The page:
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Glass Half Full Exercise


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Let us pretend for a moment that we are only interested in positive macro and micro economic data. We all know about all the negative data points being constantly pounded into our brains. I follow no less than ten different writers, all of whom have turned bearish. Let's try and use this thread to post the data points which tangibly demonstrate an improvement over the last 12-24 months. You can use company specific data and/or macro data. I understand the flaws in this exercise, but believe the results will help us seek market truth especially over a period of time. Moreover there is nothing of this sort (an aggregation of only positive data) anywhere on the internet (while there are plenty of negative-only aggregators), and so the contrarian in me feels COBF is the right place for it. Be objective and use only those data points that will stand scrutinization.

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Good idea.  It's like the 'think' system that worked so well in the musical, The Music Man, for learning how to play a band instrument. :)

 

Seriously, here's my input:

 

All the liquidity in the system ( the sources are too numerous to cite ) will eventually result in large nominal gains. 

 

If your statement that all sources are negative is representative of general opinion, that in itself is a powerful positive indicator.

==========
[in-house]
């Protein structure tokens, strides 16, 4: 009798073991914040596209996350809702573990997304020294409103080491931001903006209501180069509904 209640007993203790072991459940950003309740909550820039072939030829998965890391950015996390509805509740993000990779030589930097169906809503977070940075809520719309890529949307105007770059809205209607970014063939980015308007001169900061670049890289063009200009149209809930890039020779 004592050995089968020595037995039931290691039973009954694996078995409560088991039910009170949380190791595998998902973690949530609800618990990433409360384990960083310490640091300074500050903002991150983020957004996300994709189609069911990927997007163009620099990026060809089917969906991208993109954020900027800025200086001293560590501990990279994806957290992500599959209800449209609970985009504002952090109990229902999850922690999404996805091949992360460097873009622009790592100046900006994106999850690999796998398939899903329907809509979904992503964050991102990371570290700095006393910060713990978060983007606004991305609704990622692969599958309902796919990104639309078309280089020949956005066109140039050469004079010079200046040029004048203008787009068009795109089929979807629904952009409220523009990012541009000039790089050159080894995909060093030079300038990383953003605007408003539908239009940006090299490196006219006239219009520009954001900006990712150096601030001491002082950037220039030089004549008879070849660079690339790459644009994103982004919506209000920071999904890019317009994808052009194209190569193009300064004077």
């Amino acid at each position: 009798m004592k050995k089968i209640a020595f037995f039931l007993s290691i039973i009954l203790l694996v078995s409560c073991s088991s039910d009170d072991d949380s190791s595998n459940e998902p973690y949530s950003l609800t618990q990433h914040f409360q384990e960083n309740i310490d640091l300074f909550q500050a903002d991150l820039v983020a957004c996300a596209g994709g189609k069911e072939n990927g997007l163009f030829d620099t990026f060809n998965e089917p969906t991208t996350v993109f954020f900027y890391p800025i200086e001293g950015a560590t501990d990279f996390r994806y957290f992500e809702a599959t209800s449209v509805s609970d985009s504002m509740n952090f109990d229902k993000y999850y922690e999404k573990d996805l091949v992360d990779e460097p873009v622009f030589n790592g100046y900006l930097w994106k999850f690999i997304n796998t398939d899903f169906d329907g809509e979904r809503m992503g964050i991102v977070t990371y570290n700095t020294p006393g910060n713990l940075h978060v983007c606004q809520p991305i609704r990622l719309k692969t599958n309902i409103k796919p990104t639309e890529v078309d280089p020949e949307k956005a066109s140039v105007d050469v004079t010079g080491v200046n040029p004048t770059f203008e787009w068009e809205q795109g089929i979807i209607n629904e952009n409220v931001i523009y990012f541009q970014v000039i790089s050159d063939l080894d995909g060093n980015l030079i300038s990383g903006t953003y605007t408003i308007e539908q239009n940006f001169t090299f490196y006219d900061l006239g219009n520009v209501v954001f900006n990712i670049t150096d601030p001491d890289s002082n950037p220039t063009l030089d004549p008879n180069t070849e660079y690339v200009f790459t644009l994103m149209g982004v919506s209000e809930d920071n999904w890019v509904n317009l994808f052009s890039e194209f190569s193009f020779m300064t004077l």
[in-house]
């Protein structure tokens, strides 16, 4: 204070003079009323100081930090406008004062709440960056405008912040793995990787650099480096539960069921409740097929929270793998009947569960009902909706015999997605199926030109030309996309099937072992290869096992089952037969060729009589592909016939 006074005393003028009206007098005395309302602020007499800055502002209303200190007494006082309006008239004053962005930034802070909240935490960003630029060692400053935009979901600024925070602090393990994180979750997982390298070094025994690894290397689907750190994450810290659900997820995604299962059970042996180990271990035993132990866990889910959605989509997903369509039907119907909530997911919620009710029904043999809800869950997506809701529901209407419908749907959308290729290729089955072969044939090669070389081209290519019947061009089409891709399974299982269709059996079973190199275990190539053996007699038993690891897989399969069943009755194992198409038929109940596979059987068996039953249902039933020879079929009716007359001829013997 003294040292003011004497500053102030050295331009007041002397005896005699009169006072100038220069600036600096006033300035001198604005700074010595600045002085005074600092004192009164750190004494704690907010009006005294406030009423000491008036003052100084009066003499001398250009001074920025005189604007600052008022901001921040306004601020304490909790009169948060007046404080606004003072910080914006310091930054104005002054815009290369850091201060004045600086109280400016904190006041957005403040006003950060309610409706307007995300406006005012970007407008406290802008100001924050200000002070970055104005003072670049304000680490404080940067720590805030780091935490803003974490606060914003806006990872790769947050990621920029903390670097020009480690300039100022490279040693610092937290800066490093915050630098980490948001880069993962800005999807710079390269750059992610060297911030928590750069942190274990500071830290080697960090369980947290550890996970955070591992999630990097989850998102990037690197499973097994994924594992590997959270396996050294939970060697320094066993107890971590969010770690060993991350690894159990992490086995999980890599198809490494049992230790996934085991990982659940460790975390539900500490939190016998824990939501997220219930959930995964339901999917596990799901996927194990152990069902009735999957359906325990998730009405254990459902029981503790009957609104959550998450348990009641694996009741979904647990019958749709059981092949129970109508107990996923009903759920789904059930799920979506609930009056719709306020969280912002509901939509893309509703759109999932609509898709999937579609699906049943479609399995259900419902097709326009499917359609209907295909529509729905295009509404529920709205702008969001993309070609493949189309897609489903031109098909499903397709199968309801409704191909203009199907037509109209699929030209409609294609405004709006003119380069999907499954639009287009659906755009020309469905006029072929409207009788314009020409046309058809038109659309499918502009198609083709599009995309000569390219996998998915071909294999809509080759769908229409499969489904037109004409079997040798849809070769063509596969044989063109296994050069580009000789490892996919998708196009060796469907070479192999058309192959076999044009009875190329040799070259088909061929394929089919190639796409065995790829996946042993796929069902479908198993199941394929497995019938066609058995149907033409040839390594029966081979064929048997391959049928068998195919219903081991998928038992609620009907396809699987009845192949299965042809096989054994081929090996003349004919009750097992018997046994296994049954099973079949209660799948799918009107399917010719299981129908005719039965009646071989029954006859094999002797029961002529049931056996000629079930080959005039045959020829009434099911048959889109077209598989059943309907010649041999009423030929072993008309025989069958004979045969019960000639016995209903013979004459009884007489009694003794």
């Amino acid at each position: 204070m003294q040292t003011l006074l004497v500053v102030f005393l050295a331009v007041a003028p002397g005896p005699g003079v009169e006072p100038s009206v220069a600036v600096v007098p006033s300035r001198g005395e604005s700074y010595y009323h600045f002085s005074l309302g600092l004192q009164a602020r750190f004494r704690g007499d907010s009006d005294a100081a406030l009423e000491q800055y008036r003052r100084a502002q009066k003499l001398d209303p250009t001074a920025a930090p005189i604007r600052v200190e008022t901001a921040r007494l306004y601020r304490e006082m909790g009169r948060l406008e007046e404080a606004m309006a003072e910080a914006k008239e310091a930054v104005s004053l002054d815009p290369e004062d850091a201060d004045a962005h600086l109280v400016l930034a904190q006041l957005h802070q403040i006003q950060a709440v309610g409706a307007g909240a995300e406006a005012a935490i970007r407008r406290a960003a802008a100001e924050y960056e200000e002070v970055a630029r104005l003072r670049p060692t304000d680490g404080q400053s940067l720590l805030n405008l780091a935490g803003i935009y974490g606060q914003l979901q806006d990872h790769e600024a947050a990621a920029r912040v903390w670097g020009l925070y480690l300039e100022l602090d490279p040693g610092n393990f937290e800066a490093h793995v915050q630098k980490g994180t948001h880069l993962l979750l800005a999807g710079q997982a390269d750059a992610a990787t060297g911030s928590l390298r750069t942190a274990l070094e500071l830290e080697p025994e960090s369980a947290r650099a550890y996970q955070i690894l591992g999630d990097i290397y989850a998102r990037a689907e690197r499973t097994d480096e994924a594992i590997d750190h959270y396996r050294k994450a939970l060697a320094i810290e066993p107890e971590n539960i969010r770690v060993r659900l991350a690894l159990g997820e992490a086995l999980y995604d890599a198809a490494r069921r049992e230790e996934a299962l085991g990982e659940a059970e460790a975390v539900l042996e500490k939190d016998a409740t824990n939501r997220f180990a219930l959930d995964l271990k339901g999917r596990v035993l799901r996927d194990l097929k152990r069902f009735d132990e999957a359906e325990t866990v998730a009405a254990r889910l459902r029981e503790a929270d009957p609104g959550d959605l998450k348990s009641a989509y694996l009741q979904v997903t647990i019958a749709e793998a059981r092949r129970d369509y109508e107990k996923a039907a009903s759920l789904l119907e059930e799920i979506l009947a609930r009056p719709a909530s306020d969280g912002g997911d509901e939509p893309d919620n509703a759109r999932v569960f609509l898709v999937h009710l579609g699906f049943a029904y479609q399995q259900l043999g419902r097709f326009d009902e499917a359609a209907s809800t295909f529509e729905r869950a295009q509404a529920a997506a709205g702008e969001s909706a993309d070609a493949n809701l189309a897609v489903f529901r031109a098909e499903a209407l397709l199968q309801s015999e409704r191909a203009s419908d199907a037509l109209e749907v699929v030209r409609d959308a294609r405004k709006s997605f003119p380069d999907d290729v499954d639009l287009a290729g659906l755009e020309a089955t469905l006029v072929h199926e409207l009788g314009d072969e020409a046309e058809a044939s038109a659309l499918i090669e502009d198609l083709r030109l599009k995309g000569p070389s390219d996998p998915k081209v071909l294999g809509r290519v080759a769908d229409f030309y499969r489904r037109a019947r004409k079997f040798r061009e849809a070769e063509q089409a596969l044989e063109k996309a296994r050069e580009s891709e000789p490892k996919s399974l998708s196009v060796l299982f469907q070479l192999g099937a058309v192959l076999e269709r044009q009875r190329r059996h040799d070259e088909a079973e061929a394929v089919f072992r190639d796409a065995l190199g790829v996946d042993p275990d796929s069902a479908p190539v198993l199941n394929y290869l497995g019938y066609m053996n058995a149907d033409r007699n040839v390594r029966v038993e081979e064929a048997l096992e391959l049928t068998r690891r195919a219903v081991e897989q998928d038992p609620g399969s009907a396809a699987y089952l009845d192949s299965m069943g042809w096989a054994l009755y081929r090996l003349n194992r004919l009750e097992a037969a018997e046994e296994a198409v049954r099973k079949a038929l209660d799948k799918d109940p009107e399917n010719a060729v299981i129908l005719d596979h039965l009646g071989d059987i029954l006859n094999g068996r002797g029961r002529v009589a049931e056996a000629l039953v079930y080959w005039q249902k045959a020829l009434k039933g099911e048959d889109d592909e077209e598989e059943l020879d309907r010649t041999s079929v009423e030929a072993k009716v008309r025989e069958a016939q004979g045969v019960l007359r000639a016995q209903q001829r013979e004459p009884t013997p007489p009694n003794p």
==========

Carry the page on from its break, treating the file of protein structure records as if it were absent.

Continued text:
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I don't think we are that far off from Merkel relenting...it is coming...just exactly how much more pain and angst does she want to endure from her peers?  And once they start down that road, the whole deleveraging process will take 3-4 years...but the primary wall would have finally been breached.  We'll see what happens.  Cheers!

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-Europe surprises with coordinated effort / Eurobond

-China could surprise to upside and avoid "bust".  I feel like everyone loves the idea of China "busting".  It provides assurance that America is still #1 while conveniently invalidating their planned economy.  And while there is evidence of a decline, their population is still very rural/uneducated.  Technology today makes it very easy and speeds up the process for a larger and larger % to become urbanized and contribute towards China's industrialization.  With so much negative news baked in, what if China surprises to upside?

-US continues its trend of employment growth (albeit slow).  Every additional employee earning $40k and paying taxes rather than consuming forms of welfare (99 weeks unemployment, etc) is a huge benefit.  So, even reducing unemployment by 1% / year (which we are trending) should be huge for the market.